Guest Blog - Toby Turner - His visit to MSABI in late November.



The below guest blog is from Toby Turner who visited MSABI in late November. Toby was representing GHD Young Engineers.

November Tanzania

I had the pleasure of spending time with Dale and Tanya in Ifakara during November this year. Like Dale, I have been working at GHD in Brisbane as an engineer. In tandem with GHD corporate, the GHD Young Professionals group here in Brisbane (of which I’m a member) have been fund-raising for MSABI over the past few months.

Dale met me in Dar Es Salaam on Sunday November 1st and we spent a few days organising materials in the capital. We spent Wednesday at a site on the Indian Ocean, around 50 kilometers south of Dar, installing a pump. Thursday we met up with one of Dale’s drill teams at a borehole site in Kibaha, and stopped for the night.  The next 2 weeks we spent in Ifakara, Idete and Namawala.

Briefly, that’s exactly what we did, but it’s hard to describe properly. Dale and Tanya have been in Tanzania 3 years now I think it is. What the two of them are doing is pretty remarkable.

Tanya is involved in malaria research, and developing ways to reduce its prevalence. The work is based at the Ifakara Health Institute, but, clearly, successful methods of reducing infection can be applied throughout Africa and other areas where malaria is common.

In parallel, Dale has established MSABI, which is well detailed in the blog below.

In reality, it would be difficult to find a couple of people who are contributing more successfully to impoverished people anywhere in the world – although I doubt they’ll accept the charge. I had a small taste of life in rural Tanzania, and it’s a challenge - especially having been graced with a privileged upbringing in England and New Zealand.

When the word ‘sustainability’ became a common academic term, I’m guessing maybe 10 years ago, I think most people treated it as a fluffy buzzword for universities to pin research to. I was pretty cynical of the relevance of ‘sustainability’ as it was explained to me in abstract form. Tanzania, and MSABI in particular, provide an acute frame of reference in demonstration of how necessary sustainable development is.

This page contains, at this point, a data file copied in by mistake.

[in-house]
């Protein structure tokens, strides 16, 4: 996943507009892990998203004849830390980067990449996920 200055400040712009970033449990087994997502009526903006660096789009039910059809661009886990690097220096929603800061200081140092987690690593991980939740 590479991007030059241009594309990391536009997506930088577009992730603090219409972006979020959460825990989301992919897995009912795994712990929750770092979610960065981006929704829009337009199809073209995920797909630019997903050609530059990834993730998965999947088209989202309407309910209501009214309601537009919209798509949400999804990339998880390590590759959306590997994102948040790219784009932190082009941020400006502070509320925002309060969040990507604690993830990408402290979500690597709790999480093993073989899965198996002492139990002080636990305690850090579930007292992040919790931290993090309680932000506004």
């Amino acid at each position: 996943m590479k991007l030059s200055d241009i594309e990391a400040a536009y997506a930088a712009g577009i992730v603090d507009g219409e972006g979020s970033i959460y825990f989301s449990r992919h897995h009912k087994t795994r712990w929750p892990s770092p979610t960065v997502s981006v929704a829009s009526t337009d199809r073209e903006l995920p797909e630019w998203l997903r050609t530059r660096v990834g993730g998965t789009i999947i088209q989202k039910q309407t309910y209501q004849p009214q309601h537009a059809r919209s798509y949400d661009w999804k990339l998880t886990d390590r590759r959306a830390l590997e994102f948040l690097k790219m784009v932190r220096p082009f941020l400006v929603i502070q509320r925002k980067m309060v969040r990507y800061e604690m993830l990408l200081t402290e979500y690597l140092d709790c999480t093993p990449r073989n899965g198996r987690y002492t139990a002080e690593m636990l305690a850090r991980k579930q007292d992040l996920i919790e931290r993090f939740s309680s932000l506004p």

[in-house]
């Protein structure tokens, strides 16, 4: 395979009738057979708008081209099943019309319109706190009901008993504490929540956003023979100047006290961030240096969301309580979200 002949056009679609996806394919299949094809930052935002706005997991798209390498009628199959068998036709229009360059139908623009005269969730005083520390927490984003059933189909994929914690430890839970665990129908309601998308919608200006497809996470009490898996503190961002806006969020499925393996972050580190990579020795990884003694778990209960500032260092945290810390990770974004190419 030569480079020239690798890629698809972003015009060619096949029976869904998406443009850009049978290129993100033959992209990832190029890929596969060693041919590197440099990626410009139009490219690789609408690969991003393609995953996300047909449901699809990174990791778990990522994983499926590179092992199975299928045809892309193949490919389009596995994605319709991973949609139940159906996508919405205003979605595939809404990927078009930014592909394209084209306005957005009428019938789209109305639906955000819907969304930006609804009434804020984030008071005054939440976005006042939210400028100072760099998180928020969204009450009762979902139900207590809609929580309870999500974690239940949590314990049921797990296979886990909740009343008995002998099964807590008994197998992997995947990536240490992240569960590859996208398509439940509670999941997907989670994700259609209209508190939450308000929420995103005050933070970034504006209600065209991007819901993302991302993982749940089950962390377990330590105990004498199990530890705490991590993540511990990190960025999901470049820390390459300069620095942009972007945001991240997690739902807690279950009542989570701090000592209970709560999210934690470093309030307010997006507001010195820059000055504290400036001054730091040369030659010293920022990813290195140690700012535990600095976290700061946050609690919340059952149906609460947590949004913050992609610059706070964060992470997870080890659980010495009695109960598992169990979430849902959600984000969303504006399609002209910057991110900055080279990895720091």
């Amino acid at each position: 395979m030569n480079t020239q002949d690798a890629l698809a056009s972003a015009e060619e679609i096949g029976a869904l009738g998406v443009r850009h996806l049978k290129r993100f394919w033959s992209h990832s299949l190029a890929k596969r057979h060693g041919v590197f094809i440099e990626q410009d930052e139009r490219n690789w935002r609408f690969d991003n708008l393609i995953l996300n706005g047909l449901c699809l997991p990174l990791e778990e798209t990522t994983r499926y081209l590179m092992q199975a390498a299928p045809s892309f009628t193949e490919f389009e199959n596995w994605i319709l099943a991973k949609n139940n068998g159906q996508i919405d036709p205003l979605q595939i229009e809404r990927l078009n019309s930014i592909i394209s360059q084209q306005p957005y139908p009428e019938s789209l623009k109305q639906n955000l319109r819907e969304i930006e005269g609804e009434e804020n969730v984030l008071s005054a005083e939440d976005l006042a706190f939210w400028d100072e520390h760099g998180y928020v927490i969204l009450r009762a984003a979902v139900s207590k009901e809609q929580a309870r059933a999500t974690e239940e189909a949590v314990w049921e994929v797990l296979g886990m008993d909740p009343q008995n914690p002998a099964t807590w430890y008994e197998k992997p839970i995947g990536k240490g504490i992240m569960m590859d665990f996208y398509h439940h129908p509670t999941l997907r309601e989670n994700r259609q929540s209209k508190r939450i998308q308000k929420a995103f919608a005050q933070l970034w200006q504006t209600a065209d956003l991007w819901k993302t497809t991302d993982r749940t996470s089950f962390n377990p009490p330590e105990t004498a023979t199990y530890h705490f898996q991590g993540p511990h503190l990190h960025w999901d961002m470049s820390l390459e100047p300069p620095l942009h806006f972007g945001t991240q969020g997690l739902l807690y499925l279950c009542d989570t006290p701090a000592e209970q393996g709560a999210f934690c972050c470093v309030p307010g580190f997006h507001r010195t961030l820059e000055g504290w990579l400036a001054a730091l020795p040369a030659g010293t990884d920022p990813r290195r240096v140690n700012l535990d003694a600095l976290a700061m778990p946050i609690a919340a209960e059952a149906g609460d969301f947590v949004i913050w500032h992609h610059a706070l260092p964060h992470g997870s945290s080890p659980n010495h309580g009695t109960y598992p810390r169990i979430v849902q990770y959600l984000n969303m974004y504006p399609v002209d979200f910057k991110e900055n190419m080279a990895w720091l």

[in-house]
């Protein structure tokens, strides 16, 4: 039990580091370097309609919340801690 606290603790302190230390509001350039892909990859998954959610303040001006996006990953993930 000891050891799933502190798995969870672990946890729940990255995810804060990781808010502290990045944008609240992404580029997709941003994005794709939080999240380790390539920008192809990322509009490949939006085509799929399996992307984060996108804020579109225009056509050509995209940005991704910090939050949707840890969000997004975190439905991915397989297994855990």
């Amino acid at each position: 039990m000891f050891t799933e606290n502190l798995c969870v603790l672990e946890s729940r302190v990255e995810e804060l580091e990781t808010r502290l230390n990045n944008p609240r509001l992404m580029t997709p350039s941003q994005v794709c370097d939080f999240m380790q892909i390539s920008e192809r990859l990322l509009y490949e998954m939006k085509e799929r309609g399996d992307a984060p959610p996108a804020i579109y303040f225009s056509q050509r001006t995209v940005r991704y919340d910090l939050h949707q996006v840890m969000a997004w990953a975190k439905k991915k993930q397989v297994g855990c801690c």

There were a large number of everyday things that came as a surprise in Tanzania. It was explained to me that mosquito nets come at a cost (around 2,000TSH I think) to local people. My green mind was marginally outraged, given how cheap and simple it would be for developed countries to donate mosquito nets free of charge. But Tanya explained that if mosquito nets are donated, then in a few months/years time when they need replacing, there will be no local shops with stock to replace them. Donating practical items means no market is formed, and there is no incentive to maintain a sustainable supply as required, especially in rural areas. If mosquito nets are worth something, then local people have a motivation to stock and trade them, and they can be replaced as required. Further if the local people have to pay something for them then they are more likely to value their intended use. Many “free” nets get used for fishing nets, bird nets and wedding dresses! The chemically treated nets are a real concern when used for fishing as they may be leading to habitat destruction.